I've been feeling out of sorts lately; a little overwhelmed and anxious. Here are some symptoms that I've had this week:
I've had way more energy. I've gotten "snappy" when I've been distracted or interrupted from my work. Little things have bothered me. I've felt like I could cry for no reason. I've been critical of others. I've felt sorry for myself and I've been fearful of the future.
I'm not always the first to realize what's going on but Thank God it doesn't take me months to realize it like before. So on Tuesday, I came home from work, went on a run with Anna and told her that I was NOT allowed to look at or do any work for the rest of the day. I took the rest of the evening to be present and evaluate the past few weeks.
The biggest thing that I realized I had stopped doing was getting up at having my quiet time with the Lord. It has been sporadic over the summer but for the past few weeks has been non...
- Kim Honeycutt
I was chatting with my friend and Psychotherapist, Kim Honeycutt, the other day. She is going to be speaking again at this year's Empowerment Tour and she dropped this little nugget of truth on me and blew my mind wide open.
I ruminated on it all day and here are my thoughts:
Constantly being offended and taking things personally is a sign of emotional immaturity. Blaming others and making assumptions about what someone said/did and allowing that assumption to bring on anxiety is a sign of emotional immaturity. The emotionally immature Christian can read the Bible front to back and church it up every Sunday but will never be able to spiritually outgrow where they are emotionally. Saying “emotionally immature” sounds harsh but you don’t know what you don’t know. So no judgements. I’ve been there. (Still am on a lot of things, I’m sure!)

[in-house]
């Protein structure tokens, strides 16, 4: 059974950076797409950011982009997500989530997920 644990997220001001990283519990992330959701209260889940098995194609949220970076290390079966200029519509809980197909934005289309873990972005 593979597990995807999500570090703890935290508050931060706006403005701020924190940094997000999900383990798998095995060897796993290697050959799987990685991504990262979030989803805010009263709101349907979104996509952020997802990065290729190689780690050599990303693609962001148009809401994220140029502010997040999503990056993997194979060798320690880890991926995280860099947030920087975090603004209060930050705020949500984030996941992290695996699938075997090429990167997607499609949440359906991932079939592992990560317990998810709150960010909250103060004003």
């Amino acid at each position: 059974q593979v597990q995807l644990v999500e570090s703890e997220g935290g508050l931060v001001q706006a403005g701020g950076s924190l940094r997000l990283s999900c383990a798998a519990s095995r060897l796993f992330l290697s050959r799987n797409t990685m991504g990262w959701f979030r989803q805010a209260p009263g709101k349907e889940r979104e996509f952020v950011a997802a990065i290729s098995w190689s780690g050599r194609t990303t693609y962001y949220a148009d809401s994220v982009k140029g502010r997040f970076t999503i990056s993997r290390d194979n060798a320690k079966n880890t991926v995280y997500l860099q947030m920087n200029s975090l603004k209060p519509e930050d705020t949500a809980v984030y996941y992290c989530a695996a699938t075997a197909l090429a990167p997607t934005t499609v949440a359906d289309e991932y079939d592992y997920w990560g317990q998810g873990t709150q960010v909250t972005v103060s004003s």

I remember the day I got the diagnoses. “You have bipolar disorder, depression and anxiety.” She explained what those were and interestingly enough, I thought, “Phew! I’m actually NOT crazy!” This thing has a name. Now I can do something about it.
The medication stabled me out for the most part. But there were times, that the antipsychotics made me feel like a stranger looking from the outside. There were times i couldn’t speak either bc the words came out like i was drunk or I was too scared they would. I was in at least 5 fender benders/wrecks during that time. And unfortunately, it didn’t ward off all manic phases.
But let me tell you about an even better day: the day the bipolar, the depression and the anxiety left me. It was the morning after days of feeling manic. The depression hit hard. I had overslept, missed a meeting and my daughter had gotten herself up and fixed herself “breakfast” and was...